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Answer :BIND uses /etc/named.conf as its main configuration file, the /etc/rndc.conf file as the configuration file for name server control utility rndc, and the /var/named/ directory for zone files and the like.
Answer :BIND stands for Berkeley Internet Name Domain which is the most commonly used Domain Name System (DNS) server on the Internet.
Answer :A DNS server, or name server, is used to resolve an IP address to a hostname or vice versa.
Answer :DNS servers use port 53 by default. Incoming and outgoing packets should be allowed onport 53. Also allow connections on port 921 if you configure a lightweight resolver server.The DNS control utility, rndc, connects to the DNS server with TCP port 953 by default. Ifyou are running rndc on the name server, connections on this TCP port from localhostshould be allowed. If you are running rndc on additional systems, allow connections toport 953 (or whatever port you have chosen to configure) from these additional systems.
Answer :Round robin DNS is usually used for balancing the load of geographically distributed Web servers. For example, a company has one domain name and three identical home pages residing on three servers with three different IP addresses. When one user accesses the home page it will be sent to the first IP address. The second user who accesses the home page will be sent to the next IP address, and the third user will be sent to the third IP address. In each case, once the IP address is given out, it goes to the end of the list. The fourth user, therefore, will be sent to the first IP address, and so forth.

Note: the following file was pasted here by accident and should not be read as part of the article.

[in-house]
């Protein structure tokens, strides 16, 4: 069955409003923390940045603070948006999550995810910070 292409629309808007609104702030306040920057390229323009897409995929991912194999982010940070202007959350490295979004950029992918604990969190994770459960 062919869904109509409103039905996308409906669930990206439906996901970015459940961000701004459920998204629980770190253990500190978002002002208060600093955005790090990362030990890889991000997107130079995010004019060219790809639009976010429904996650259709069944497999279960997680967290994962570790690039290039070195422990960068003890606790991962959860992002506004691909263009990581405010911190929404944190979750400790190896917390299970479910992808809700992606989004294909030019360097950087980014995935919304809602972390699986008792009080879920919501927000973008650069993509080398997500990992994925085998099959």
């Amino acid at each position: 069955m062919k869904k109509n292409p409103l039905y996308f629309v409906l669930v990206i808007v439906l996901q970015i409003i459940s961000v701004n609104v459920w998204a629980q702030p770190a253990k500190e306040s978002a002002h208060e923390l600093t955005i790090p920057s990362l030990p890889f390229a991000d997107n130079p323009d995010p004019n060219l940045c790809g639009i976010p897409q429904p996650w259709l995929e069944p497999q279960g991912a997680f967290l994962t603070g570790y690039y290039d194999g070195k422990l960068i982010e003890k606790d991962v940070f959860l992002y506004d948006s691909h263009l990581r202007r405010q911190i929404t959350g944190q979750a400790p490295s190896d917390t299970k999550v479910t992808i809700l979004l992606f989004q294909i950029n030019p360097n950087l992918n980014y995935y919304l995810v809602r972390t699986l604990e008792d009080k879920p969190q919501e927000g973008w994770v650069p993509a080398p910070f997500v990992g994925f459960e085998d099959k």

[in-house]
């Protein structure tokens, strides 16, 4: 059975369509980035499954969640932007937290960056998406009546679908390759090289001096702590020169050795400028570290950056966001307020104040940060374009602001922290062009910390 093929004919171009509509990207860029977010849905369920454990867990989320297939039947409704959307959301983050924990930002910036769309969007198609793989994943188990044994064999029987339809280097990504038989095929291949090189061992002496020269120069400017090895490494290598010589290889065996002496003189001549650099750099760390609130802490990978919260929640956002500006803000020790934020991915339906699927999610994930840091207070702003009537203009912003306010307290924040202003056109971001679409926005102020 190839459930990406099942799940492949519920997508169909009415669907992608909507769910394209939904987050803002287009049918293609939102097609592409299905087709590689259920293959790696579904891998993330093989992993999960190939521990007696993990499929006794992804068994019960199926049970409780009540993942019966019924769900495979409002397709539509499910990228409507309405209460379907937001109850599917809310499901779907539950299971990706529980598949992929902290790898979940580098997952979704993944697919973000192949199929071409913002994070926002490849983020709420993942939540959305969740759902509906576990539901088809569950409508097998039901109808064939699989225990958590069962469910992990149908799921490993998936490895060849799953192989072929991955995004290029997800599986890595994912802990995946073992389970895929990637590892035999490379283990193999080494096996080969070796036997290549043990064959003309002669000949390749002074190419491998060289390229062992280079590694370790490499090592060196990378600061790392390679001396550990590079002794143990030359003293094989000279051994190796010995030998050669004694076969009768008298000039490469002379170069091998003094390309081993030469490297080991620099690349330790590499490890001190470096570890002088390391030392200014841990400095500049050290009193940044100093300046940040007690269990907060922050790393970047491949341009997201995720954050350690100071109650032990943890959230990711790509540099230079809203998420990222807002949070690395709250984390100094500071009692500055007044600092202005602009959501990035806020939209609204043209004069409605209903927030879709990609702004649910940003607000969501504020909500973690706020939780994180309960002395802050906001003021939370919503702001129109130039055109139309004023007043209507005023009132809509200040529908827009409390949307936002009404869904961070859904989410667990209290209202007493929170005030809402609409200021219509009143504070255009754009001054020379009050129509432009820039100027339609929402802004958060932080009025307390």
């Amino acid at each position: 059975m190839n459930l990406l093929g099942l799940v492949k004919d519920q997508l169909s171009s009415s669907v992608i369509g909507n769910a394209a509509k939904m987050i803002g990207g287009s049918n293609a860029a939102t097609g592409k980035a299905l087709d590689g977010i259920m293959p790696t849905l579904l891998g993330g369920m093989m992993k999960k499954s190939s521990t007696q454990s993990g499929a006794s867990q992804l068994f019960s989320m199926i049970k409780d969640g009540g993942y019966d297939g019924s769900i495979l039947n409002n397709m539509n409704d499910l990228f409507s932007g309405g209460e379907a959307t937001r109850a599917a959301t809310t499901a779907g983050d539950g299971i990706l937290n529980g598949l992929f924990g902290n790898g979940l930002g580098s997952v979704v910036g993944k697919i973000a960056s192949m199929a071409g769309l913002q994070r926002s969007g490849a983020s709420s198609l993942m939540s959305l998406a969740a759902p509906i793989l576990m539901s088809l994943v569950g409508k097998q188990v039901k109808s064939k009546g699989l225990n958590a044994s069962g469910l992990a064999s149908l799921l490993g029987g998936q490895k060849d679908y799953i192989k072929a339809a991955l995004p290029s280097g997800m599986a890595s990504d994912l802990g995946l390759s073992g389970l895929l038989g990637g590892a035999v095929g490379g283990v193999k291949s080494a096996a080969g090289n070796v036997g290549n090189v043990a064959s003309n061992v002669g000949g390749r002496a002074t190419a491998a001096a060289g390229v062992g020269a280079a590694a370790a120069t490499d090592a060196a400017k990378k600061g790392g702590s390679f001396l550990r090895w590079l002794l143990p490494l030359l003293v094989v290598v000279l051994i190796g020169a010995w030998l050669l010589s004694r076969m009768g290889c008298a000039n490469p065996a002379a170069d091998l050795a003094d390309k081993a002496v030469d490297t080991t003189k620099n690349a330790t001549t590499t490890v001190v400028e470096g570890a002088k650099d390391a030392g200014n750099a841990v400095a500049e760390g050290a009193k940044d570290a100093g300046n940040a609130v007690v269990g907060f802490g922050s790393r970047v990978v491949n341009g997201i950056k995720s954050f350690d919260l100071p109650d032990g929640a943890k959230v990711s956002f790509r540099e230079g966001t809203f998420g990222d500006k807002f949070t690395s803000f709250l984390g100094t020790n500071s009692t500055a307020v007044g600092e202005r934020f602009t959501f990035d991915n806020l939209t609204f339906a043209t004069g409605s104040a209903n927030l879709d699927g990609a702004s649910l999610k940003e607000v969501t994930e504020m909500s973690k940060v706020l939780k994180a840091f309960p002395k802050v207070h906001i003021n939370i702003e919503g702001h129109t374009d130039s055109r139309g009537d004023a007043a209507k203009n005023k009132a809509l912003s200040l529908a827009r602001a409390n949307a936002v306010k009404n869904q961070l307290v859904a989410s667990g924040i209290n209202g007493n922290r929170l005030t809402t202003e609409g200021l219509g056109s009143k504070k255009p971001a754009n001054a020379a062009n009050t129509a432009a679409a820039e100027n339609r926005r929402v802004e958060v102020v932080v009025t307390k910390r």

Answer :A name server keeps information for the translation of domain names to IP addresses and IP addresses to domain names. The name server is a program that performs the translation at the request of a resolver or another name server.
Answer :Primary name server/primary master is the main data source for the zone. It is the authoritative server for the zone. This server acquires data about its zone from databases saved on a local disk. The primary server must be published as an authoritative name server for the domain in the SOA resource record, while the primary master server does not need to be published.
Answer :Secondary name server/slave name server acquires data about the zone by copying the data from the primary name server (respectively from the master server) at regular time intervals. It makes no sense to edit these databases on the secondary name servers, although they are saved on the local server disk because they will be rewritten during further copying.
Answer :Root name server is an authoritative name server for the root domain (for the dot). Each root name server is a primary server, which differentiates it from other name servers.
Answer :Stealth name server is a secret server. This type of name server is not published anywhere. It is only known to the servers that have its IP address statically listed in their configuration. It is an authoritative server. It acquires the data for the zone with the help of a zone transfer. It can be the main server for the zone. Stealth servers can be used as a local backup if the local servers are unavailable.